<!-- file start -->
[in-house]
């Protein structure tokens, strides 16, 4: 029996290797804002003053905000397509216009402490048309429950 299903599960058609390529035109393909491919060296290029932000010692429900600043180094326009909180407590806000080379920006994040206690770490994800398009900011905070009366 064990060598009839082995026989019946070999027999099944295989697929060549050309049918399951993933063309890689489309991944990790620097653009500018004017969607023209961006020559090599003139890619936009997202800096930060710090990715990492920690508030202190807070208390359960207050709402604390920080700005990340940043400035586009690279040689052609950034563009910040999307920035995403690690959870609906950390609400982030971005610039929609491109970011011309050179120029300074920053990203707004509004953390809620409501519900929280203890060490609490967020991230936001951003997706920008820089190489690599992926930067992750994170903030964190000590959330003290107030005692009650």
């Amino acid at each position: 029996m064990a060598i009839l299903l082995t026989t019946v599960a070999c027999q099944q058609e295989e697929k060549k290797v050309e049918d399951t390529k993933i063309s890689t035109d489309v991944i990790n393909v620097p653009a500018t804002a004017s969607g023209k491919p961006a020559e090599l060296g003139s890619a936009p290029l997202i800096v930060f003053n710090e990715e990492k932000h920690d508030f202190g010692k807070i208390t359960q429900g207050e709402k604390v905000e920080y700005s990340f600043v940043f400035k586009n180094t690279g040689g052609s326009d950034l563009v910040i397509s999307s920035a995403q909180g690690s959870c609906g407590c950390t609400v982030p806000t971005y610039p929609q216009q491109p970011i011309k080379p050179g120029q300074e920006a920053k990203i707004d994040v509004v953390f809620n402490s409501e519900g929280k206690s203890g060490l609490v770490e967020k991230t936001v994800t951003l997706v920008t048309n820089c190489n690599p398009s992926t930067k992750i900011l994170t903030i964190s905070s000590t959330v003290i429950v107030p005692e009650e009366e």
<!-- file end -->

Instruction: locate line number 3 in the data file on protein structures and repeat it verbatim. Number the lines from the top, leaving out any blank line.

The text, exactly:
């Amino acid at each position: 029996m064990a060598i009839l299903l082995t026989t019946v599960a070999c027999q099944q058609e295989e697929k060549k290797v050309e049918d399951t390529k993933i063309s890689t035109d489309v991944i990790n393909v620097p653009a500018t804002a004017s969607g023209k491919p961006a020559e090599l060296g003139s890619a936009p290029l997202i800096v930060f003053n710090e990715e990492k932000h920690d508030f202190g010692k807070i208390t359960q429900g207050e709402k604390v905000e920080y700005s990340f600043v940043f400035k586009n180094t690279g040689g052609s326009d950034l563009v910040i397509s999307s920035a995403q909180g690690s959870c609906g407590c950390t609400v982030p806000t971005y610039p929609q216009q491109p970011i011309k080379p050179g120029q300074e920006a920053k990203i707004d994040v509004v953390f809620n402490s409501e519900g929280k206690s203890g060490l609490v770490e967020k991230t936001v994800t951003l997706v920008t048309n820089c190489n690599p398009s992926t930067k992750i900011l994170t903030i964190s905070s000590t959330v003290i429950v107030p005692e009650e009366e």